By 2016 I had two traditionally published books out, and a third set to launch in October. I’d been listening to Joanna’s podcasts for a several months as my interest in self publishing had been piqued after watching several friends put out their own books, and I was curious if the grass was greener on the other side.
I had a project that I loved, but was a hard sell for traditional publishing as it didn’t fit into any neat category. It was the perfect book to try to do on my own. I published Liz and Nellie, a historical retelling of Nellie Bly’s race around the world, and learned the grass wasn’t greener, it was purple. Self-publishing is quite different from traditional publishing in many ways (need another blog post for this), but personally rewarding.
In another surprise turn of events I took a summer job as the writer in residence at Mesa Public Library. I taught four classes and held one-on-one appointments with aspiring authors. I grew a lot professionally as I helped aspiring authors further their careers. That job wrapped up yesterday, leaving me more time and energy to focus on writing my next historical fairy tale this fall.
Along with a group of three other writing friends, we decided to put together a writing retreat this summer. After all our planning we sold all the available slots, and thirteen local authors went up to Pine, AZ to escape the heat and focus on writing and networking (AKA eating, laughing, and general tomfoolery–read the series of tweets regarding the uninvited centipede one night!)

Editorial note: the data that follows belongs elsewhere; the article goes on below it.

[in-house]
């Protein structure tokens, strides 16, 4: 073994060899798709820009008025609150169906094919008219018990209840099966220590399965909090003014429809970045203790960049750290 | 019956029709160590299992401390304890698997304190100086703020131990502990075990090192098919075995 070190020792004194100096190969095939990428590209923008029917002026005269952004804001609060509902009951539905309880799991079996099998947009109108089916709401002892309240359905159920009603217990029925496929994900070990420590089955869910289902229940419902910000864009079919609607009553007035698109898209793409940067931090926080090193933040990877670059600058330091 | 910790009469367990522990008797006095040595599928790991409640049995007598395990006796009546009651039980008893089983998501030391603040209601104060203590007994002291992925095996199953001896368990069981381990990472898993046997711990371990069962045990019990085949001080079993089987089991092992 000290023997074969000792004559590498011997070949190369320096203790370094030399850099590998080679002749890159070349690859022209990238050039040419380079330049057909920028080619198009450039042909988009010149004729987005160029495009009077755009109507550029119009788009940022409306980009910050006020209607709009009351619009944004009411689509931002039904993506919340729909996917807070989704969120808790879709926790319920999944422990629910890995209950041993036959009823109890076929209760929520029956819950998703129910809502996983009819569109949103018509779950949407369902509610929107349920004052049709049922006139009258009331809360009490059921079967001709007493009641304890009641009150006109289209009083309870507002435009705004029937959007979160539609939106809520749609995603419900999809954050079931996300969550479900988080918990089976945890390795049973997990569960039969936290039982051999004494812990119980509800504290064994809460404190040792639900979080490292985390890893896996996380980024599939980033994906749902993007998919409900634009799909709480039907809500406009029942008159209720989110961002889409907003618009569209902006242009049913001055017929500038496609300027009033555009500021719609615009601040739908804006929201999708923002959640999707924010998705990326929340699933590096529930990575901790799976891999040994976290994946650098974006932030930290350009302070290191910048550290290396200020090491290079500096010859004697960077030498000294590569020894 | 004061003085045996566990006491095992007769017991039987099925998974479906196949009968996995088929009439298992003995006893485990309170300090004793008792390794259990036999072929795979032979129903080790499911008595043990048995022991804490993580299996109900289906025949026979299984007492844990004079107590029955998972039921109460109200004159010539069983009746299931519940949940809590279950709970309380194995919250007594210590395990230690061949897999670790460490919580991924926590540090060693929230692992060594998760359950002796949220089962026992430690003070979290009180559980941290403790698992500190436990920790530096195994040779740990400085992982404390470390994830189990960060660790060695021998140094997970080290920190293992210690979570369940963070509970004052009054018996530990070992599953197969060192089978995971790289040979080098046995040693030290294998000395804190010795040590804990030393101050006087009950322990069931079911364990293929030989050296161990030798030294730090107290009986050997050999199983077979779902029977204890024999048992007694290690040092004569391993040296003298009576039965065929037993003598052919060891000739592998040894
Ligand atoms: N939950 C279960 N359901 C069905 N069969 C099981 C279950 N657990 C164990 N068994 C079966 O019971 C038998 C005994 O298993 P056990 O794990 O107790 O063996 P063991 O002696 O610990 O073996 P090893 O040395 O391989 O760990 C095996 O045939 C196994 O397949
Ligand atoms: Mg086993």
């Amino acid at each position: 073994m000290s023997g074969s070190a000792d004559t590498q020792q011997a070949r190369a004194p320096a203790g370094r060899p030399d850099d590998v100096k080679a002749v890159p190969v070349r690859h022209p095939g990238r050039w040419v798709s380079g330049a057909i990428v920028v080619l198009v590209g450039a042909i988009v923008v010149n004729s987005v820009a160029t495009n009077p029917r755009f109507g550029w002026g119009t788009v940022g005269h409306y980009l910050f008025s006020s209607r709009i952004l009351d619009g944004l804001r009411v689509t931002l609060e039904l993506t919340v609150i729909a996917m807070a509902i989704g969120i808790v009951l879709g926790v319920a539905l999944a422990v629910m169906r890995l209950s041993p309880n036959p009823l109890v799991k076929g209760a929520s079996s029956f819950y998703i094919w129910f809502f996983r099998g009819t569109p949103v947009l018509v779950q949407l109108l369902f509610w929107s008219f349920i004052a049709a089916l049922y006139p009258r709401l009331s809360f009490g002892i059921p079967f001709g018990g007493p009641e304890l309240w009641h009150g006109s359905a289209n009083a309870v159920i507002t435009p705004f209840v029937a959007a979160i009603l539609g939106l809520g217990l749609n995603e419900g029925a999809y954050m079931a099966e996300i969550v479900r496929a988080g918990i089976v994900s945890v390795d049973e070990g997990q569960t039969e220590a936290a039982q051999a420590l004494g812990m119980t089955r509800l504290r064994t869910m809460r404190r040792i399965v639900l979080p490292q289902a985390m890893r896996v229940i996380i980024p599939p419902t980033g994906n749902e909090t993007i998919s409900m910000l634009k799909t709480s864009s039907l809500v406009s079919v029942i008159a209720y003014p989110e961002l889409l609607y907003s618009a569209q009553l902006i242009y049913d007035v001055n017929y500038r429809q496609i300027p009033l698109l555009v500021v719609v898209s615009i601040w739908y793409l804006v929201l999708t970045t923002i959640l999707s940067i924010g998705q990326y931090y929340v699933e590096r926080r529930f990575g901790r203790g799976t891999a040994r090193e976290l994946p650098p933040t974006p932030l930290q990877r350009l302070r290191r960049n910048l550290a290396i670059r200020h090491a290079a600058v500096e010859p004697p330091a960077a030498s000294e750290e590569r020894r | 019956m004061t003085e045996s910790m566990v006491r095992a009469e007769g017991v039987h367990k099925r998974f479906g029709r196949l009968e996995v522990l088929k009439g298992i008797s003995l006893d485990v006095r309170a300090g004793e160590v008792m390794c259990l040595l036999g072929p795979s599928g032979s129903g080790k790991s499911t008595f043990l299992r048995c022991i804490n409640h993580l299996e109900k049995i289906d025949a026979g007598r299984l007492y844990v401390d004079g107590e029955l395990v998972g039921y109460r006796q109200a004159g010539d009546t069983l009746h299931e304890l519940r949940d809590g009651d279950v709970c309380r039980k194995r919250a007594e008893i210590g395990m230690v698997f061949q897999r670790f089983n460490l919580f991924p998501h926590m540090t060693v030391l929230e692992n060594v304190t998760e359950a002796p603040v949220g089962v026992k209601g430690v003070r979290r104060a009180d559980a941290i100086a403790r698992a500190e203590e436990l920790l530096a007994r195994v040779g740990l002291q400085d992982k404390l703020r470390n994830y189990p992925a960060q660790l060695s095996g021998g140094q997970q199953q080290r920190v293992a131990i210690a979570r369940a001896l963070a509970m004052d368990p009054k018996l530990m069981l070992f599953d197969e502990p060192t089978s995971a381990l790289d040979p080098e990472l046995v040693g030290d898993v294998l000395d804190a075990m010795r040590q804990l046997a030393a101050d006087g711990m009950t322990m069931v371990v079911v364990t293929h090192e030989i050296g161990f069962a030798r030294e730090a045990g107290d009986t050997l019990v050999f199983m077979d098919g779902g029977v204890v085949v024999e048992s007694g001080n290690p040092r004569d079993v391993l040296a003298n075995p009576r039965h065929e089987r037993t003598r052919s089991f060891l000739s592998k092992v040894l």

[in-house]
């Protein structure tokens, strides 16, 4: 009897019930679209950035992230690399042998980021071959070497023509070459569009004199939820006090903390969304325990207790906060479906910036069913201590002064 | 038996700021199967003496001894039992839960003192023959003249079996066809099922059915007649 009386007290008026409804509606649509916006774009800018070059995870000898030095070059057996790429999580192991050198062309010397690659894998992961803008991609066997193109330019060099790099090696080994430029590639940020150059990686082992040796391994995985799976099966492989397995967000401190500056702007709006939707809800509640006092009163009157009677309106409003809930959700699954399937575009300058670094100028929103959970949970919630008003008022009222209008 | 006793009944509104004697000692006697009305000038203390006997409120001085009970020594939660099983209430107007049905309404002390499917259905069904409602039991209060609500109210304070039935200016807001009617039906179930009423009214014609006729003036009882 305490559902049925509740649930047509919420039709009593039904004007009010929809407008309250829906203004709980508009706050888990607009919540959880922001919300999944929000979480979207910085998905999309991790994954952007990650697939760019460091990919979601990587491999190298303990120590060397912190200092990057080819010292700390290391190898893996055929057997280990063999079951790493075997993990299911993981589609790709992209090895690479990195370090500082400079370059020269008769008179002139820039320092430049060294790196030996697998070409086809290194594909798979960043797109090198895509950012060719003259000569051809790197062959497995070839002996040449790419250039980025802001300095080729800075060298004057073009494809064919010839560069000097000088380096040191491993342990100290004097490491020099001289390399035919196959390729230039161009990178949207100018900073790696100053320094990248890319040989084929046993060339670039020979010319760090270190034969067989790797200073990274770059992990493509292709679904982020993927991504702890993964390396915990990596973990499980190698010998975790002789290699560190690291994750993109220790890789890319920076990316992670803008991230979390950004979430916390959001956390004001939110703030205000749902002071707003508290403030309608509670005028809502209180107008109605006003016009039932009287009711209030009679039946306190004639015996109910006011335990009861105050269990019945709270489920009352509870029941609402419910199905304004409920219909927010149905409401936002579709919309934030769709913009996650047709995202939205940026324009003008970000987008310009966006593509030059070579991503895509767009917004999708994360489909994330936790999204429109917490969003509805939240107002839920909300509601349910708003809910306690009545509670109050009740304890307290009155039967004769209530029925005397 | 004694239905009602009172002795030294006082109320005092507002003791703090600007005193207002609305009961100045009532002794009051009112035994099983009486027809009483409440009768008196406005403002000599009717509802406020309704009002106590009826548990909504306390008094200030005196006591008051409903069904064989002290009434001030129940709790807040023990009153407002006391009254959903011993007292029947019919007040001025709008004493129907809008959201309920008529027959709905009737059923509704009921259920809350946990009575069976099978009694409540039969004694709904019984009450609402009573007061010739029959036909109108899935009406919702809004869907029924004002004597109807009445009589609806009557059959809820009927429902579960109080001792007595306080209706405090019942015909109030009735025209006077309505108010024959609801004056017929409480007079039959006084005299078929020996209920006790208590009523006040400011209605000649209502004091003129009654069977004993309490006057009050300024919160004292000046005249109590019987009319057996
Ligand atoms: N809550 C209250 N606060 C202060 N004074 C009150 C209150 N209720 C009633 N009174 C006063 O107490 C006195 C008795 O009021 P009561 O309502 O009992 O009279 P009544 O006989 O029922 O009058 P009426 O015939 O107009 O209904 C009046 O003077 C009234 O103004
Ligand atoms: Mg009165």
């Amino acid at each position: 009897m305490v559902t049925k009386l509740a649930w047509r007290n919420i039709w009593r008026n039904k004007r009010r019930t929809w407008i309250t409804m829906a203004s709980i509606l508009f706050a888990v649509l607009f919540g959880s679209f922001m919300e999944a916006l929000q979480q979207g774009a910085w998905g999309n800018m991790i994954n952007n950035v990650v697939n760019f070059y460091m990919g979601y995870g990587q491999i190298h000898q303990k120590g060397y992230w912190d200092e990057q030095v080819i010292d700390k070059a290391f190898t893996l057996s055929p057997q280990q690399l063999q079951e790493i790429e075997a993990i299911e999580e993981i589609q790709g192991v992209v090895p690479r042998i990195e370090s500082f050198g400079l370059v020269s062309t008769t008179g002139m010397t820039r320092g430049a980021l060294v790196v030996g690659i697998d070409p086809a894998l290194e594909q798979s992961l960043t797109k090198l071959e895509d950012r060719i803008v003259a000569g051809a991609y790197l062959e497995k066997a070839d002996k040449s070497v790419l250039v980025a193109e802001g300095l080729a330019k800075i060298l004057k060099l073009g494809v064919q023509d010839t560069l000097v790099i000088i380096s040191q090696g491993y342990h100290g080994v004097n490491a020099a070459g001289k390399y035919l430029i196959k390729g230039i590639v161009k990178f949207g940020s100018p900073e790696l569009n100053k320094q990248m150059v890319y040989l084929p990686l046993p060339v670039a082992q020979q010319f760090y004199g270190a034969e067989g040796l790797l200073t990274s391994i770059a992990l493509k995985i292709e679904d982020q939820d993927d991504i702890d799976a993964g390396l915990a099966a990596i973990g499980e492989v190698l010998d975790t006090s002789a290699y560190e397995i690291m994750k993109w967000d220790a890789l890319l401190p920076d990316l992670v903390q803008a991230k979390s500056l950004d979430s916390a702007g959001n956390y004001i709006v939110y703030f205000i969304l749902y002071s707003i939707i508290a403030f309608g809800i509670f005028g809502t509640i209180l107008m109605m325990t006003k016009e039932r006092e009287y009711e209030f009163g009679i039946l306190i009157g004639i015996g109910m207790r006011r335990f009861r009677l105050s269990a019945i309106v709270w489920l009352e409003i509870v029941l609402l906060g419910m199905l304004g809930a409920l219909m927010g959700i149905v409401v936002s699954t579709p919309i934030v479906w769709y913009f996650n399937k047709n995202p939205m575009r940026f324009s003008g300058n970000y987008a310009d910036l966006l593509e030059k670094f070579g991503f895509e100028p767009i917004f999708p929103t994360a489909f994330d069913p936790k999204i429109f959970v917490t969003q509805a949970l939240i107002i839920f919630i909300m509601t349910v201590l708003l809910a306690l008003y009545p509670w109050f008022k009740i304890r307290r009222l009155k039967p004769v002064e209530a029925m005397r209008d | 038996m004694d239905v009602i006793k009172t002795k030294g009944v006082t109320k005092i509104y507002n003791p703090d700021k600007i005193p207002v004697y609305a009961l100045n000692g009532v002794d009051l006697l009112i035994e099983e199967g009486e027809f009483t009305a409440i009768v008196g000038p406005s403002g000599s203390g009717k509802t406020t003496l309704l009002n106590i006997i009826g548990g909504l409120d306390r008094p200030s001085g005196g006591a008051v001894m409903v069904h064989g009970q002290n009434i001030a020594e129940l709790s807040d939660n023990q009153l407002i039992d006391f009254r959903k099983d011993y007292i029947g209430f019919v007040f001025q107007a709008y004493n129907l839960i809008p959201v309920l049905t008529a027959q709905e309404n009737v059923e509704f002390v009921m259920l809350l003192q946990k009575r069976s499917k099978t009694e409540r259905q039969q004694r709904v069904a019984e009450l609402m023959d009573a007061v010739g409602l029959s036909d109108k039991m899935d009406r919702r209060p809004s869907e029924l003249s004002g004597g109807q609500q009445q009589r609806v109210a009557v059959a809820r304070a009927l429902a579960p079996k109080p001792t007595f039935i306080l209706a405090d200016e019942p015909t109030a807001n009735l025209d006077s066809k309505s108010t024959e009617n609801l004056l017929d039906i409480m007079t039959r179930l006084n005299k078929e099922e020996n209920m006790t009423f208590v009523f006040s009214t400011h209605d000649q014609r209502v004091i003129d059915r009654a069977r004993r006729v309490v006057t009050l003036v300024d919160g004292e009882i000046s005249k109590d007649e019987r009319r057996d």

And lastly, in a twist of irony over my almost-conquered-fear of public speaking, I’m one of the moms in charge of Speech and Debate club for school this year. How did THAT happen?
What could change in another four years? Well, my job as homeschool mom will be coming to a close. One child will be out of the house with the other soon to follow. I’m not going to dwell on the empty nest feelings here, but when it happens, I want to be ready to take a big leap in my writing career. What will that be? I have a few more years to figure that out. I did enjoy the one-on-one mentoring during my residency at the library, so maybe I’ll look into doing more of that.
I’d also like to continue the one-book-a-year path I’m on. This year it was two books and that was a stretch given all my other responsibilities. However, I do have more ideas for self published projects, so once in a while a bonus book will get tossed in the mix, I think.
I’d also like to see my middle-grade books find homes with publishers. I suppose if several more years go by and they remain unsold, I can publish them myself. Middle grade is a harder sell for self-pub, but better than having these stories I love hide out on my computer with no readers at all.
To sum: since 2008 I’ve had three books published, another on the way, both traditionally and self-published. I’ve been a panelist at several events, the largest being Phoenix Comicon. I’ve had a stint as a writer-in-residence and helped plan/create a writer’s retreat weekend that will likely turn into an annual event.
I couldn’t have done any of this without a willingness to try. Especially a willingness to get out of my comfort zone and just say yes when an opportunity came up. I’m looking forward to seeing what 2020 Tokyo has in store. Thanks Joanna for the challenge!